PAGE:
Summary: When Margo Roth Spiegelman beckons Quentin Jacobsen in the middle of the night - dressed like a ninja and plotting an ingenious campaign of revenge - he follows her. Margo's always planned extravagantly, and, until now, she's always planned solo. After a lifetime of loving Margo from afar, things are finally looking up for Q . . . until day breaks and she has vanished. Always an enigma, Margo has now become a mystery. But there are clues. And they're for Q.
Review: At first, I thought Margo was awesome because anyone who dresses up as a ninja and breaks into Sea World is. As the book went on I became annoyed with her, almost to the point of strong dislike. Margo was so self-centered; having everyone worry about as she ran away time after time, leading Q on what she thought was a wild goose chase to find her while he thought she was dead. She had sunk her hooks so deep into Q that he was willing to miss his graduation to go on a 20-hour road trip to try to bring her back to Orlando. Q turned out to be the awesome one by doing whatever it took to search out the girl he loved. Also, Ben and Radar were awesome because they were willing to go with Q on the road trip. There was one part where I actually laughed out loud, but that was it for emotions. Despite Margo's short-comings, John Green is still an amazing author.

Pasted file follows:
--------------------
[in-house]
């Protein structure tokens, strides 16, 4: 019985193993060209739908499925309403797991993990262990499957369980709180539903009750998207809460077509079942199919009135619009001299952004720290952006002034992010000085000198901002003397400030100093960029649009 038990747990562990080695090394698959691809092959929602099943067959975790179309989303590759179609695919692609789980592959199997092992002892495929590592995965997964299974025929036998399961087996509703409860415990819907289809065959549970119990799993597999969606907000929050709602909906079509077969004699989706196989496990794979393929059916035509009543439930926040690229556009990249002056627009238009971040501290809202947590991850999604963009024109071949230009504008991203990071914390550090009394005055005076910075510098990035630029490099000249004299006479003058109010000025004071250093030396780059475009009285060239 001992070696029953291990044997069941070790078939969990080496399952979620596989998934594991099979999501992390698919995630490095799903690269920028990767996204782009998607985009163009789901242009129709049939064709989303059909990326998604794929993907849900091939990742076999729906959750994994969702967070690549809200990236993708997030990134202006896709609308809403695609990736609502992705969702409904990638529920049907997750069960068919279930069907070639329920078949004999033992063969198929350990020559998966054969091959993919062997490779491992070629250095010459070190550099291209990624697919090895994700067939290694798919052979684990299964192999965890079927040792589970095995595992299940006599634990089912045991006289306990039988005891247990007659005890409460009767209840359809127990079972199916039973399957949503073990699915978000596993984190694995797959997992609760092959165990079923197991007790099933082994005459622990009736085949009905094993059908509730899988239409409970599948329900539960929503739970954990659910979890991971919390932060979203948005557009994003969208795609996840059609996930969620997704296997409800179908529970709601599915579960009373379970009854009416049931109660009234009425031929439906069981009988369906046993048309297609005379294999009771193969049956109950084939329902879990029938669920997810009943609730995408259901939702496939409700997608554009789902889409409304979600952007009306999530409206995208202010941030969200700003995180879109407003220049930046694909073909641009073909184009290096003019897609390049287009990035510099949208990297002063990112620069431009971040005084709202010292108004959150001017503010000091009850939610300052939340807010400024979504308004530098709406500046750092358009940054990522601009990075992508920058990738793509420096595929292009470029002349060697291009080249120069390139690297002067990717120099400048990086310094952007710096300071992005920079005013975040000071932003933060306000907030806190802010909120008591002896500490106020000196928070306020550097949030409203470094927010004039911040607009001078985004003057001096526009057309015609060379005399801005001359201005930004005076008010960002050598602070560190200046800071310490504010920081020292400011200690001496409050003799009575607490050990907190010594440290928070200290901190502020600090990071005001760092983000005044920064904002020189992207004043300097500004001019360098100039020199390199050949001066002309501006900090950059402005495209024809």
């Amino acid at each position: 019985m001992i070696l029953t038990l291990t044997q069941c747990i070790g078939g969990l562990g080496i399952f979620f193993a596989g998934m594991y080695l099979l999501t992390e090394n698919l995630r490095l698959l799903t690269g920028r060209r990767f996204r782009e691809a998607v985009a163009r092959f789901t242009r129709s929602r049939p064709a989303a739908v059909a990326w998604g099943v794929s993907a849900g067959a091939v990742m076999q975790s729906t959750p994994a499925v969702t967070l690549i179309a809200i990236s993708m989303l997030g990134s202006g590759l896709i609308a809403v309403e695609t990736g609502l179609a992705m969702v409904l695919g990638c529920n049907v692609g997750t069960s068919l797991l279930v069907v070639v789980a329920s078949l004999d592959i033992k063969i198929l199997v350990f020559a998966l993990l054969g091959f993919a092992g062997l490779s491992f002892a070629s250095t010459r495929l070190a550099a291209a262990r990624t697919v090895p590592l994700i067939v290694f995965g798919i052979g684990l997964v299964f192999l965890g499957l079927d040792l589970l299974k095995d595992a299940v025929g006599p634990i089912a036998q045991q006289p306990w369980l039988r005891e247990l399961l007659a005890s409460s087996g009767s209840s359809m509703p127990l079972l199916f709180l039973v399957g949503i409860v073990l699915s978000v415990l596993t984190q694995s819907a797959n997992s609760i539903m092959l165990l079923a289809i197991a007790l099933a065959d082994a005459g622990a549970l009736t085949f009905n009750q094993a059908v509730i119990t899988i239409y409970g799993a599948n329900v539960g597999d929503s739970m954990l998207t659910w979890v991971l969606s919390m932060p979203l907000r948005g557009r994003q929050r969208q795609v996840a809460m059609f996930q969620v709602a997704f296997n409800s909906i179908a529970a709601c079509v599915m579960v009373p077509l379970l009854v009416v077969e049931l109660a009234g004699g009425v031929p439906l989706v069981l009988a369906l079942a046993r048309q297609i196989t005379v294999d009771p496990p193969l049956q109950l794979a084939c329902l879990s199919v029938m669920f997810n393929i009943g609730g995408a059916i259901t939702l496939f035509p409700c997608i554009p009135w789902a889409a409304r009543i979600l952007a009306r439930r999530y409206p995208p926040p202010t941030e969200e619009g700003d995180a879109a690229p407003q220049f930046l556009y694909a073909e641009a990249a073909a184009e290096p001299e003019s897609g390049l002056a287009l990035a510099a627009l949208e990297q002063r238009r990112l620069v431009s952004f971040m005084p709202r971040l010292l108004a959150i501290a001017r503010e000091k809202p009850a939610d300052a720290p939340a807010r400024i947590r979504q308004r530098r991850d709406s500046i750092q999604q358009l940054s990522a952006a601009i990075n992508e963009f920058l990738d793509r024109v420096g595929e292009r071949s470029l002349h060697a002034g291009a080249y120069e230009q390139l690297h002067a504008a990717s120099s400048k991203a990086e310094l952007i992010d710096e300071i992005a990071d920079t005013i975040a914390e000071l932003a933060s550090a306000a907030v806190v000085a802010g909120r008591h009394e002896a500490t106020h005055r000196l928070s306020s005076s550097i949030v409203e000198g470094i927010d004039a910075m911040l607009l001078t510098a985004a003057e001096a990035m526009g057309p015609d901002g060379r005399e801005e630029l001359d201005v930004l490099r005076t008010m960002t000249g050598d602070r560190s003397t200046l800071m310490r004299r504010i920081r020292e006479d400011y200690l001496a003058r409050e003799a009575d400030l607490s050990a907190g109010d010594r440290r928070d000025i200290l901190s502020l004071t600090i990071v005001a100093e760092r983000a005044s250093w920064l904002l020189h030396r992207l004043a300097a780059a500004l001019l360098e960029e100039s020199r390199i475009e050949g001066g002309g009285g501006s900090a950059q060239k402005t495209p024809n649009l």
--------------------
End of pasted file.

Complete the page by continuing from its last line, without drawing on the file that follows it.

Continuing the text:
Wednesday, March 7, 2012
Author: Lauren DeStefano
Rating: 2 stars
Summary: Rhine and Gabriel have escaped the mansion, but danger is never far behind.
Running away brings Rhine and Gabriel right into a trap, in the form of a twisted carnival whose ringmistress keeps watch over a menagerie of girls. Just as Rhine uncovers what plans await her, her fortune turns again. With Gabriel at her side, Rhine travels through an environment as grim as the one she left a year ago - surroundings that mirror her own feelings of fear and hopelessness.
The two are determined to get to Manhattan, to relative safety with Rhine’s twin brother, Rowan. But the road there is long and perilous - and in a world where young women only live to age twenty and young men die at twenty-five, time is precious. Worse still, they can’t seem to elude Rhine’s father-in-law, Vaughn, who is determined to bring Rhine back to the mansion...by any means necessary.
Review: DeStefano has created a disturbing future where everyone dies by the age of 20 or 25. Also, there was lots of needles and cutting and blood. I'm going to have nightmares for weeks now. I wasn't keen on reading this book because I hadn't really liked Wither, but it was on the shelf so I was like "Why not?" I have discovered several reasons. Here is a condensed synopsis of the book: Rhine and Gabriel escape, they get stuck in an even scarier place than the mansion, they take turns being deathly sick, they escape, and then the last hundred pages or so is a detailed account of Rhine's mysterious illness. DeStefano tries to keep us guessing: Will Rhine die? Or will she survive? Fever is the second book in a trilogy; you can't kill off the main character in the middle of the series. So... Suspense Fail! There's a cliff-hanger ending (Rhine's brother Rowan had left their house and Rhine recognizes him on TV at the very end) but I really don't care to read the third book.